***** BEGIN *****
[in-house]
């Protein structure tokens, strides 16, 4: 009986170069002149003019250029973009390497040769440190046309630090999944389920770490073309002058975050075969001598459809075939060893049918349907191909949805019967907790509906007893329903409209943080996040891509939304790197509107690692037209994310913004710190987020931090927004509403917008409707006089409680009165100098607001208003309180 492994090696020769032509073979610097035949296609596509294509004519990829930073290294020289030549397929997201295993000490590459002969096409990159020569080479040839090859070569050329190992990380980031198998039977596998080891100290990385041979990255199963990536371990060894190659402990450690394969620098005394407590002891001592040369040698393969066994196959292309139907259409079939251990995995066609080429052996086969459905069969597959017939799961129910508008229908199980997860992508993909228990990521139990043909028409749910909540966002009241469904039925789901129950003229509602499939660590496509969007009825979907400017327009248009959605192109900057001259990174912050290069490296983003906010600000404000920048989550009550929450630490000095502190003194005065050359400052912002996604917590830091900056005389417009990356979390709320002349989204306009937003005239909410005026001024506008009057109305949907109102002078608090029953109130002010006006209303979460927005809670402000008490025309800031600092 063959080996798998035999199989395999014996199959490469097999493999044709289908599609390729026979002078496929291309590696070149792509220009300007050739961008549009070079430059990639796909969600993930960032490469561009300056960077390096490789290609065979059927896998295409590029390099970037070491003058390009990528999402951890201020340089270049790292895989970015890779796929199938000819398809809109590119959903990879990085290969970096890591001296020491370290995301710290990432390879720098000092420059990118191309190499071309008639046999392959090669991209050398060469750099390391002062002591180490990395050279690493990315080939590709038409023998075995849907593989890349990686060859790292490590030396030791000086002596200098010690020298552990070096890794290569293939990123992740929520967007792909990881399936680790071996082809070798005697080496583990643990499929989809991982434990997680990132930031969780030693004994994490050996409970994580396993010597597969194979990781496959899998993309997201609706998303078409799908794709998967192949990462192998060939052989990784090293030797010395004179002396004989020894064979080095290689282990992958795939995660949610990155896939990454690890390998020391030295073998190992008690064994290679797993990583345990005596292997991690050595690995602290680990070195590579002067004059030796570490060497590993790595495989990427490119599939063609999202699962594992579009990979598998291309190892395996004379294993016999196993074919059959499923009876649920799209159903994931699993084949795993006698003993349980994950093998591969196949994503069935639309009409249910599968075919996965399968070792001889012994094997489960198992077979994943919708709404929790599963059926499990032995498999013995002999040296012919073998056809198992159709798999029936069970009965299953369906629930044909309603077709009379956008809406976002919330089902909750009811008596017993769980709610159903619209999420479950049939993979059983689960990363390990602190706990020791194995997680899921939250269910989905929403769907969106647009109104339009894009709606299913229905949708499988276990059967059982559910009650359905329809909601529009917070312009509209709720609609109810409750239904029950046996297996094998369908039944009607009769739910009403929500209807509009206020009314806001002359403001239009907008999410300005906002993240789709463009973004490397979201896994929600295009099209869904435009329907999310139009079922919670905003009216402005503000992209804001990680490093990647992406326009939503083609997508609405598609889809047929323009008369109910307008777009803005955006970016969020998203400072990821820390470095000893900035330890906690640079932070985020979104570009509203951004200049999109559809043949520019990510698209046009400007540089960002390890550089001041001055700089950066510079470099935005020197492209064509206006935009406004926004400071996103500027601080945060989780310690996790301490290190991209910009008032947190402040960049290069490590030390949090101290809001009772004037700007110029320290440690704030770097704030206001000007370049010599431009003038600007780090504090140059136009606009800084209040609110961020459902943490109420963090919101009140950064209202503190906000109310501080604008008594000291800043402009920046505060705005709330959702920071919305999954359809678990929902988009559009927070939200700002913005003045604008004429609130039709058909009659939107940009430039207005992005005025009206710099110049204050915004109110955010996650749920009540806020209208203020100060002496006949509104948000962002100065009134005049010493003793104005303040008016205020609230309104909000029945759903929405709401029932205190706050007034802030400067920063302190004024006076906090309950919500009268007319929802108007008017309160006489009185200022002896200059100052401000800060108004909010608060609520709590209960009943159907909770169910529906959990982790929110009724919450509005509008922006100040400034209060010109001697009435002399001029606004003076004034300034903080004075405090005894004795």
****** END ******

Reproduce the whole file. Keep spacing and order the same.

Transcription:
[in-house]
């Protein structure tokens, strides 16, 4: 009986170069002149003019250029973009390497040769440190046309630090999944389920770490073309002058975050075969001598459809075939060893049918349907191909949805019967907790509906007893329903409209943080996040891509939304790197509107690692037209994310913004710190987020931090927004509403917008409707006089409680009165100098607001208003309180 492994090696020769032509073979610097035949296609596509294509004519990829930073290294020289030549397929997201295993000490590459002969096409990159020569080479040839090859070569050329190992990380980031198998039977596998080891100290990385041979990255199963990536371990060894190659402990450690394969620098005394407590002891001592040369040698393969066994196959292309139907259409079939251990995995066609080429052996086969459905069969597959017939799961129910508008229908199980997860992508993909228990990521139990043909028409749910909540966002009241469904039925789901129950003229509602499939660590496509969007009825979907400017327009248009959605192109900057001259990174912050290069490296983003906010600000404000920048989550009550929450630490000095502190003194005065050359400052912002996604917590830091900056005389417009990356979390709320002349989204306009937003005239909410005026001024506008009057109305949907109102002078608090029953109130002010006006209303979460927005809670402000008490025309800031600092 063959080996798998035999199989395999014996199959490469097999493999044709289908599609390729026979002078496929291309590696070149792509220009300007050739961008549009070079430059990639796909969600993930960032490469561009300056960077390096490789290609065979059927896998295409590029390099970037070491003058390009990528999402951890201020340089270049790292895989970015890779796929199938000819398809809109590119959903990879990085290969970096890591001296020491370290995301710290990432390879720098000092420059990118191309190499071309008639046999392959090669991209050398060469750099390391002062002591180490990395050279690493990315080939590709038409023998075995849907593989890349990686060859790292490590030396030791000086002596200098010690020298552990070096890794290569293939990123992740929520967007792909990881399936680790071996082809070798005697080496583990643990499929989809991982434990997680990132930031969780030693004994994490050996409970994580396993010597597969194979990781496959899998993309997201609706998303078409799908794709998967192949990462192998060939052989990784090293030797010395004179002396004989020894064979080095290689282990992958795939995660949610990155896939990454690890390998020391030295073998190992008690064994290679797993990583345990005596292997991690050595690995602290680990070195590579002067004059030796570490060497590993790595495989990427490119599939063609999202699962594992579009990979598998291309190892395996004379294993016999196993074919059959499923009876649920799209159903994931699993084949795993006698003993349980994950093998591969196949994503069935639309009409249910599968075919996965399968070792001889012994094997489960198992077979994943919708709404929790599963059926499990032995498999013995002999040296012919073998056809198992159709798999029936069970009965299953369906629930044909309603077709009379956008809406976002919330089902909750009811008596017993769980709610159903619209999420479950049939993979059983689960990363390990602190706990020791194995997680899921939250269910989905929403769907969106647009109104339009894009709606299913229905949708499988276990059967059982559910009650359905329809909601529009917070312009509209709720609609109810409750239904029950046996297996094998369908039944009607009769739910009403929500209807509009206020009314806001002359403001239009907008999410300005906002993240789709463009973004490397979201896994929600295009099209869904435009329907999310139009079922919670905003009216402005503000992209804001990680490093990647992406326009939503083609997508609405598609889809047929323009008369109910307008777009803005955006970016969020998203400072990821820390470095000893900035330890906690640079932070985020979104570009509203951004200049999109559809043949520019990510698209046009400007540089960002390890550089001041001055700089950066510079470099935005020197492209064509206006935009406004926004400071996103500027601080945060989780310690996790301490290190991209910009008032947190402040960049290069490590030390949090101290809001009772004037700007110029320290440690704030770097704030206001000007370049010599431009003038600007780090504090140059136009606009800084209040609110961020459902943490109420963090919101009140950064209202503190906000109310501080604008008594000291800043402009920046505060705005709330959702920071919305999954359809678990929902988009559009927070939200700002913005003045604008004429609130039709058909009659939107940009430039207005992005005025009206710099110049204050915004109110955010996650749920009540806020209208203020100060002496006949509104948000962002100065009134005049010493003793104005303040008016205020609230309104909000029945759903929405709401029932205190706050007034802030400067920063302190004024006076906090309950919500009268007319929802108007008017309160006489009185200022002896200059100052401000800060108004909010608060609520709590209960009943159907909770169910529906959990982790929110009724919450509005509008922006100040400034209060010109001697009435002399001029606004003076004034300034903080004075405090005894004795």